Aims: Animal feeds (n = 226), collected from pastures or feeding troughs on UK farms and from feed manufacturers’ bulk stores, were analysed for Escherichia coli harbouring shiga-toxin genes (stx), faecal coliforms, coliphages and stx-harbouring bacteriophages. Methods and Results: Samples comprised of 79 fresh grasses, 26 silages and 121 dried or heat-processed feeds (DPF). Five of the 79 (6·3%) fresh grass samples contained stx2-E. coli. stx-E. coli were not detected in the silages or DPF that were examined. Faecal coliforms were detected in 75/79 (94·9%) of fresh grasses, 19/26 (73·1%) of silages and 36/121 (29·8%) of processed feeds. Coliphages were detected in 63/79 (79·7%) and 18/26 (69·2%) of fresh grasses and silages, respectively. Coliphages were isolated at a significantly lower prevalence of 5% (6/121) from processed feeds. Although stx2-phage was isolated from the enrichment of a single grass sample, stx-phages were not detected in any of the silage or processed feeds. We did not detect stx1-phage in any of the samples collected. Conclusions: Pastures have the potential to act as transmission vectors for stx-harbouring E. coli for grazed livestock. Significance and Impact of the Study: This is the first study to report on the prevalence of E. coli harbouring stx genes, faecal coliforms, coliphages and stx-harbouring bacteriophages in a range of feedstuffs destined for consumption by UK livestock. This study provides information on the risk of feeds to the spread of stx-phages between livestock and/or the environment.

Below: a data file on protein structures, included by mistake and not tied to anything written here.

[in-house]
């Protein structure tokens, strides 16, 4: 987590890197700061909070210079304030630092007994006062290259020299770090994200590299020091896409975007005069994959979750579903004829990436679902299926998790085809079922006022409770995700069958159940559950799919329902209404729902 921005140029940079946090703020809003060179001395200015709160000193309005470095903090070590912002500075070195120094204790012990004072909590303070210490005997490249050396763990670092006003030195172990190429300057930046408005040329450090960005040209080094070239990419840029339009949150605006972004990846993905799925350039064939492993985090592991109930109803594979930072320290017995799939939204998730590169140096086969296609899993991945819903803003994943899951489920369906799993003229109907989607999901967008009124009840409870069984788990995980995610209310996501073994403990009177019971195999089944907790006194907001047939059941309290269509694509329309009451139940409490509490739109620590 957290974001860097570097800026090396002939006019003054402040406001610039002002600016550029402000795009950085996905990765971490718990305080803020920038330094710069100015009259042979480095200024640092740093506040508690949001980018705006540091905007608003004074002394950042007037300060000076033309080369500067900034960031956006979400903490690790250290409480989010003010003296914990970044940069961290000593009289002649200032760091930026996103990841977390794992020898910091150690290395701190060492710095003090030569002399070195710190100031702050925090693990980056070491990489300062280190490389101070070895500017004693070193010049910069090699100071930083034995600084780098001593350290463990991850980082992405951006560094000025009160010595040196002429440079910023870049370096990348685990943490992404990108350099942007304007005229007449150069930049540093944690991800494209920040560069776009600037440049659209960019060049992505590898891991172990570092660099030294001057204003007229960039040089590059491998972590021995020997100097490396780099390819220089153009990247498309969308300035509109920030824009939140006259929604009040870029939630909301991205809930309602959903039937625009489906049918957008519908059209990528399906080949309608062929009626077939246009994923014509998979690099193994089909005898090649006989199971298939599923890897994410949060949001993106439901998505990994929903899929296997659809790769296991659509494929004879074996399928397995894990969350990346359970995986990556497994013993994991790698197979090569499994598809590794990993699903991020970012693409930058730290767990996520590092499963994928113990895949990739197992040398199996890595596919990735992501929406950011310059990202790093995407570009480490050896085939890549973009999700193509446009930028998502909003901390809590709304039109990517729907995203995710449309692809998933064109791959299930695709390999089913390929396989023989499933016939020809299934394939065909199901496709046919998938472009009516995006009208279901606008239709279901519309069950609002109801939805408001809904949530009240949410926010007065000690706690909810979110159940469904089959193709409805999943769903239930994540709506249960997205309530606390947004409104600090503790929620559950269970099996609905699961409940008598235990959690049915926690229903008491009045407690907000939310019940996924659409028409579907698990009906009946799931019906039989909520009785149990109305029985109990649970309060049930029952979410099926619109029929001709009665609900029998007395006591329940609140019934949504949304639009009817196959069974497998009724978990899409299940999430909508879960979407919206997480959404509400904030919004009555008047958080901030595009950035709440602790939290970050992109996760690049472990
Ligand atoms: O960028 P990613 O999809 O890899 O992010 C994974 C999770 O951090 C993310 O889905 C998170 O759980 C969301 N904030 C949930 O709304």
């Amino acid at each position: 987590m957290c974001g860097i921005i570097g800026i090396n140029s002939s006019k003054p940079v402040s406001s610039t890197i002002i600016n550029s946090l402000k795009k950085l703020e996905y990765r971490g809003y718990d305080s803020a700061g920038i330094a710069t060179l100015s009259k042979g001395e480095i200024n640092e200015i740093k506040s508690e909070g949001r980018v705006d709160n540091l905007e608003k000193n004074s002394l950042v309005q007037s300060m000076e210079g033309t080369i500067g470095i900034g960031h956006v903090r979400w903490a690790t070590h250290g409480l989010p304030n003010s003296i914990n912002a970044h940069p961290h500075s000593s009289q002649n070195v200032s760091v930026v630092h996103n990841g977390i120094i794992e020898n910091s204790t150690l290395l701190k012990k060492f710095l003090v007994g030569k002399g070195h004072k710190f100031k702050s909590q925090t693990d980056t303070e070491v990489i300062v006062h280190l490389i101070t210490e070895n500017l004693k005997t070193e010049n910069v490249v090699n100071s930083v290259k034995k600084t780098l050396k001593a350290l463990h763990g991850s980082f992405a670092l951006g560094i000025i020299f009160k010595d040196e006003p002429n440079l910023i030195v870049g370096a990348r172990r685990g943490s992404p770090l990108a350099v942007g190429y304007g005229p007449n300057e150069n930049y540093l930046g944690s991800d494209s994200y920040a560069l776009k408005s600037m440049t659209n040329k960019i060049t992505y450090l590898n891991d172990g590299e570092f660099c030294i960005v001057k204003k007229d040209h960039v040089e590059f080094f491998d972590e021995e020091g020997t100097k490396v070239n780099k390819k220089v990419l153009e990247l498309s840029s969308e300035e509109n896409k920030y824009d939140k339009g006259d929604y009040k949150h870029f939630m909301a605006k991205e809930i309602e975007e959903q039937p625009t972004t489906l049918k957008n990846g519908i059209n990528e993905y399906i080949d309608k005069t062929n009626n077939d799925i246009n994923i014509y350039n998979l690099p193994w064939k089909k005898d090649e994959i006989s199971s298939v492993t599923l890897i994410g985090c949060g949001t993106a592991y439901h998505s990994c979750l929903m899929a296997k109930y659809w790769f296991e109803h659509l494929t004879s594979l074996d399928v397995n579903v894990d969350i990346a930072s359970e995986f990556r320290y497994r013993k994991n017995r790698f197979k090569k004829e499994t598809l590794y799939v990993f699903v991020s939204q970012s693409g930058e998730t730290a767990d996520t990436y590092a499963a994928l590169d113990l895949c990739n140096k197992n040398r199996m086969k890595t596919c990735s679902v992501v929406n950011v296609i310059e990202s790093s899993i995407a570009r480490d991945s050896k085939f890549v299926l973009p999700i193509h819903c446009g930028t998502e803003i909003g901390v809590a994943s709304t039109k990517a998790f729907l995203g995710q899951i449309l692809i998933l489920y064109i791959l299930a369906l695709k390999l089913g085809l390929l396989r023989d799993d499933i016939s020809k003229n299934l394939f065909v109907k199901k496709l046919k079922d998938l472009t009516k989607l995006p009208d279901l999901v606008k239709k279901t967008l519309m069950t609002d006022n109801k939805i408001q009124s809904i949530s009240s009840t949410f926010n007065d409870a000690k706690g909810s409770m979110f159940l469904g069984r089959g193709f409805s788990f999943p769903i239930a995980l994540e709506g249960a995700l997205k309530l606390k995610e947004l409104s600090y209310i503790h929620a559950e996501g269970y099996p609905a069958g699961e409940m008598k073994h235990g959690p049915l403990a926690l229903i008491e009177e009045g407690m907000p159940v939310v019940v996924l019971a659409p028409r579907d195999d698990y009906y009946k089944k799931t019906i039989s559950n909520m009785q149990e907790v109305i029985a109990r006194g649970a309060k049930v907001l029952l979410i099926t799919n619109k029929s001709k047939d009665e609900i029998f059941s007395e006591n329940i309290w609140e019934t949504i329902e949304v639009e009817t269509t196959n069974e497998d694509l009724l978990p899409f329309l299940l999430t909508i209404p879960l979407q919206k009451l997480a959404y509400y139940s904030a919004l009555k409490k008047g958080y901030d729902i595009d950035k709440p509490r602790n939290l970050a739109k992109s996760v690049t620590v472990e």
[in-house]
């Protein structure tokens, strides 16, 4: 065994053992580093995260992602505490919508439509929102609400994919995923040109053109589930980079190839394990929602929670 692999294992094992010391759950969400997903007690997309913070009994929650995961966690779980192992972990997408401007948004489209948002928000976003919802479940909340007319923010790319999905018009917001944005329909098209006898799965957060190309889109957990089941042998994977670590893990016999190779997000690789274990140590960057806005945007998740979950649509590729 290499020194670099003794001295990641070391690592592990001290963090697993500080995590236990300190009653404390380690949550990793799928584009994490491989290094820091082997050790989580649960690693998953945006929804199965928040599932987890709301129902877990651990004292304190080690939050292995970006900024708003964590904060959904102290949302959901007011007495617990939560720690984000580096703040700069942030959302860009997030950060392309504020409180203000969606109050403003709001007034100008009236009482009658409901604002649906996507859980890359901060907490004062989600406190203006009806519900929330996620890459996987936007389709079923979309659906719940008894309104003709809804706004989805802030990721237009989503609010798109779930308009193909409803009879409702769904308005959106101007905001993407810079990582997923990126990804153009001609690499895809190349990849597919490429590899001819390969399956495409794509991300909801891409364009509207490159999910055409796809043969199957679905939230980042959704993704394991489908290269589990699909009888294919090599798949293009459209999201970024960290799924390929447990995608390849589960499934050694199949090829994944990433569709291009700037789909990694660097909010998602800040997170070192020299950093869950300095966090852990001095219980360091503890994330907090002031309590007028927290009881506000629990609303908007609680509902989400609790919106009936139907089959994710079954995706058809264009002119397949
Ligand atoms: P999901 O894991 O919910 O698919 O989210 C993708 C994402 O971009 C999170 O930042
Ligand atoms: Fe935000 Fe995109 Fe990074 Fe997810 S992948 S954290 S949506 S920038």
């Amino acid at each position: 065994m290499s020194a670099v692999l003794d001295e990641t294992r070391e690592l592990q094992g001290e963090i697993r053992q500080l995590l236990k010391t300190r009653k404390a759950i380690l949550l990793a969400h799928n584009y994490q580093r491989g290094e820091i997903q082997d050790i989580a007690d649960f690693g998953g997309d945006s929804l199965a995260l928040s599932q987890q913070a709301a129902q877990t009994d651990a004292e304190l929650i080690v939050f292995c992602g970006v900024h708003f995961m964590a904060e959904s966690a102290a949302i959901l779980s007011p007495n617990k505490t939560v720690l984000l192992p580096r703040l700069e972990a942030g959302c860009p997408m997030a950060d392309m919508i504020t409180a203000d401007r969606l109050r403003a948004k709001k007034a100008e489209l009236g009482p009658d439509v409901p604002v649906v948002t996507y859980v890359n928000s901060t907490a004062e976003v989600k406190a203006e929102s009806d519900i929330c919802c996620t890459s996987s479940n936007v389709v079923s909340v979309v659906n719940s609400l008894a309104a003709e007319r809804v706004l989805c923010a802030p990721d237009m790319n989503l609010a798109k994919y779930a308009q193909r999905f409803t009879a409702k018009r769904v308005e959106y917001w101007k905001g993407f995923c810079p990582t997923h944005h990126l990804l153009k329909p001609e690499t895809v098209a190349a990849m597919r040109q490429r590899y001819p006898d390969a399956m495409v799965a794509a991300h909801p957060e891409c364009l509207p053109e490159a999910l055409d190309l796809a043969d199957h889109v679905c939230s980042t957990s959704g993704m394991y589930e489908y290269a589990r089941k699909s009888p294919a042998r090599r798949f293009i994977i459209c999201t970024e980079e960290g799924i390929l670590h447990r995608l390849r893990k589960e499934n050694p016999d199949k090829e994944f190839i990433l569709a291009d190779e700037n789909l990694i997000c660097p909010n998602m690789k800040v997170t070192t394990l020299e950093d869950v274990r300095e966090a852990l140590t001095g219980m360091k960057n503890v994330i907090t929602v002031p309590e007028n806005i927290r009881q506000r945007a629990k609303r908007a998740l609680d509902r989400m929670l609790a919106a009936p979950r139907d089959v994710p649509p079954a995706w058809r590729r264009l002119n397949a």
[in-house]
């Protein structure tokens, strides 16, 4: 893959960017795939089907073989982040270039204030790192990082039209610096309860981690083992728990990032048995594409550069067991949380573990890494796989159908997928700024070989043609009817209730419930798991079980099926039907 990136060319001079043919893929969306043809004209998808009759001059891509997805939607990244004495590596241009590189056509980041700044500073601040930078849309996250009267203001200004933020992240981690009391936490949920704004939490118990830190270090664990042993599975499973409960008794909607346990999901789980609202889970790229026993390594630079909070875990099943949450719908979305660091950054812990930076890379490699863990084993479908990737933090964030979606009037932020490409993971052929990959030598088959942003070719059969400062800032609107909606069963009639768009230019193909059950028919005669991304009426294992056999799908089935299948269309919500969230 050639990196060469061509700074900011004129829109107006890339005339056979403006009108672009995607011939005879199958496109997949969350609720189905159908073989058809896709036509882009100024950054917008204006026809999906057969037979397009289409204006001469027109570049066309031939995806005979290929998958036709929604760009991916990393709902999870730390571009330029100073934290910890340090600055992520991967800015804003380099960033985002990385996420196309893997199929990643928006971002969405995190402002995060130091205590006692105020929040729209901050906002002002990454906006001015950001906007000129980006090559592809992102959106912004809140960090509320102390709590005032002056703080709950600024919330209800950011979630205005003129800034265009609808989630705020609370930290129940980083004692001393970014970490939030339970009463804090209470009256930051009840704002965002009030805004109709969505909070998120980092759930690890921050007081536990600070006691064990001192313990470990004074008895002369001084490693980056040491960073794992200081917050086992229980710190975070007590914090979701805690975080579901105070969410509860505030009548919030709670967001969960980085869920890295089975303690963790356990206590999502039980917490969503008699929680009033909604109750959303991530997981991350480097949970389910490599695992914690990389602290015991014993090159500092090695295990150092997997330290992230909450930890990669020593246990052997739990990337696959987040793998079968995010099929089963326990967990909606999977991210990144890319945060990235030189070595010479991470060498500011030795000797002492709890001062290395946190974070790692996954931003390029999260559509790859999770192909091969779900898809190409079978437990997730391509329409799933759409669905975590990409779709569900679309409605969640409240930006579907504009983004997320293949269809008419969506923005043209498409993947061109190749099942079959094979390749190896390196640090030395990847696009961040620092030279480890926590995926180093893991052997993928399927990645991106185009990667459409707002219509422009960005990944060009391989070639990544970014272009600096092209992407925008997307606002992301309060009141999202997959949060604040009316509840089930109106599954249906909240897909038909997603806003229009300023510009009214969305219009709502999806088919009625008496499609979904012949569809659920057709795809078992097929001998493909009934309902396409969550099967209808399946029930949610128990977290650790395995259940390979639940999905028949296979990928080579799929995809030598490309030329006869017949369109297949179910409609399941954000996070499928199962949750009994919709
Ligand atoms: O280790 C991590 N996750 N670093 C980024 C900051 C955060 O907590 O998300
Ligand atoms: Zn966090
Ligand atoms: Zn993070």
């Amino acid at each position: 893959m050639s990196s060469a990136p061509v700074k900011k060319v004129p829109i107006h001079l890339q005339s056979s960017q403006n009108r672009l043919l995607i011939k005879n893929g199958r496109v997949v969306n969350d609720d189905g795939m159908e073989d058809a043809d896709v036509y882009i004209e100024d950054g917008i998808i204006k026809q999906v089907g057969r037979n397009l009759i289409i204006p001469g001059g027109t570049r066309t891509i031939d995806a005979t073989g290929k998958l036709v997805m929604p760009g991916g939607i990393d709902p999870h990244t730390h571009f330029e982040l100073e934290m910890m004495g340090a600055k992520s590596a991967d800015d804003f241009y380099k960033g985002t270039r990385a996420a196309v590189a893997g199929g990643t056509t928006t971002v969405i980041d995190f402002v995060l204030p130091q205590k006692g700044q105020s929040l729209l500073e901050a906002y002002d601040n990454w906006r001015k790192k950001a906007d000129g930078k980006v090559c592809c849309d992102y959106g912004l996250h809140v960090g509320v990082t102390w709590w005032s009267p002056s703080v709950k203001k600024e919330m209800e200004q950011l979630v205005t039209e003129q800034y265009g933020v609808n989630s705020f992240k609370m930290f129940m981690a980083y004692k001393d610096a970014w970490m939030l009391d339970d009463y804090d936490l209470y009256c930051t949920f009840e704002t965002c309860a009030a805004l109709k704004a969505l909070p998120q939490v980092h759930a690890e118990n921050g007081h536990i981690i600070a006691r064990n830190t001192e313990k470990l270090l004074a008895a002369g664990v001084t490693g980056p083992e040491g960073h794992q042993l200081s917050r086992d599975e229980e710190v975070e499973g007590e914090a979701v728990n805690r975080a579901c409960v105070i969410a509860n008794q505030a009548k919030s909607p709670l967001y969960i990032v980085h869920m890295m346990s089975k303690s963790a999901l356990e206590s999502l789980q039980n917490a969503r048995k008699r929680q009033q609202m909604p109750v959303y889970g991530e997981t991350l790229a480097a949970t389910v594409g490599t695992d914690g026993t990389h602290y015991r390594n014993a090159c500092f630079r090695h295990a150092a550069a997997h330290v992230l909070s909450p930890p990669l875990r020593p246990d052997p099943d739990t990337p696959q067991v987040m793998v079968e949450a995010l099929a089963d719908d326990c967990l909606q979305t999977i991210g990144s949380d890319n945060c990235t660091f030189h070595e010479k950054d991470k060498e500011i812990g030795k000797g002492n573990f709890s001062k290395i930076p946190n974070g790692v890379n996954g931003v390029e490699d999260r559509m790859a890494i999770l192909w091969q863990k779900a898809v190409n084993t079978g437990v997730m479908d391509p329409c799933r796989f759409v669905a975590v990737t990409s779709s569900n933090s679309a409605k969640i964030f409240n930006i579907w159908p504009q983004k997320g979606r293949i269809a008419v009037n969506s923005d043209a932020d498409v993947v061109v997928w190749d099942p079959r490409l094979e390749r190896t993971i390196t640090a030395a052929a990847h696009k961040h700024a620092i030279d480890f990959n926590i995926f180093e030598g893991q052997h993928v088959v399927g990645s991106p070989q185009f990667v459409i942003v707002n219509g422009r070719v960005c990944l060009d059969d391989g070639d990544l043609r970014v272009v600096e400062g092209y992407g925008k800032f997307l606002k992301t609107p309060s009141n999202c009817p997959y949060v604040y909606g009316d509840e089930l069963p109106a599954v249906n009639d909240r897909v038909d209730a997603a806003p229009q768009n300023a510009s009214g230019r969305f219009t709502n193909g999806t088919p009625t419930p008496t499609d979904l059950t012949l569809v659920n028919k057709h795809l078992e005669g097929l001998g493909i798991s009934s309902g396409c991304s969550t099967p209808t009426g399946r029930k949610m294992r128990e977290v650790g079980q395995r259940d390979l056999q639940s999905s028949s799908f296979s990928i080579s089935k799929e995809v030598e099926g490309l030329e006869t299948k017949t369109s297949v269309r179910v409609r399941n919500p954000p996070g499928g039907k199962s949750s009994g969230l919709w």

|Translated title of the contribution||Shiga toxin-producing Escherichia coli, faecal coliforms and coliphage in animal feeds|
|Pages (from-to)||205 - 210|
|Number of pages||6|
|Journal||Letters in Applied Microbiology|
|Publication status||Published - Aug 2006|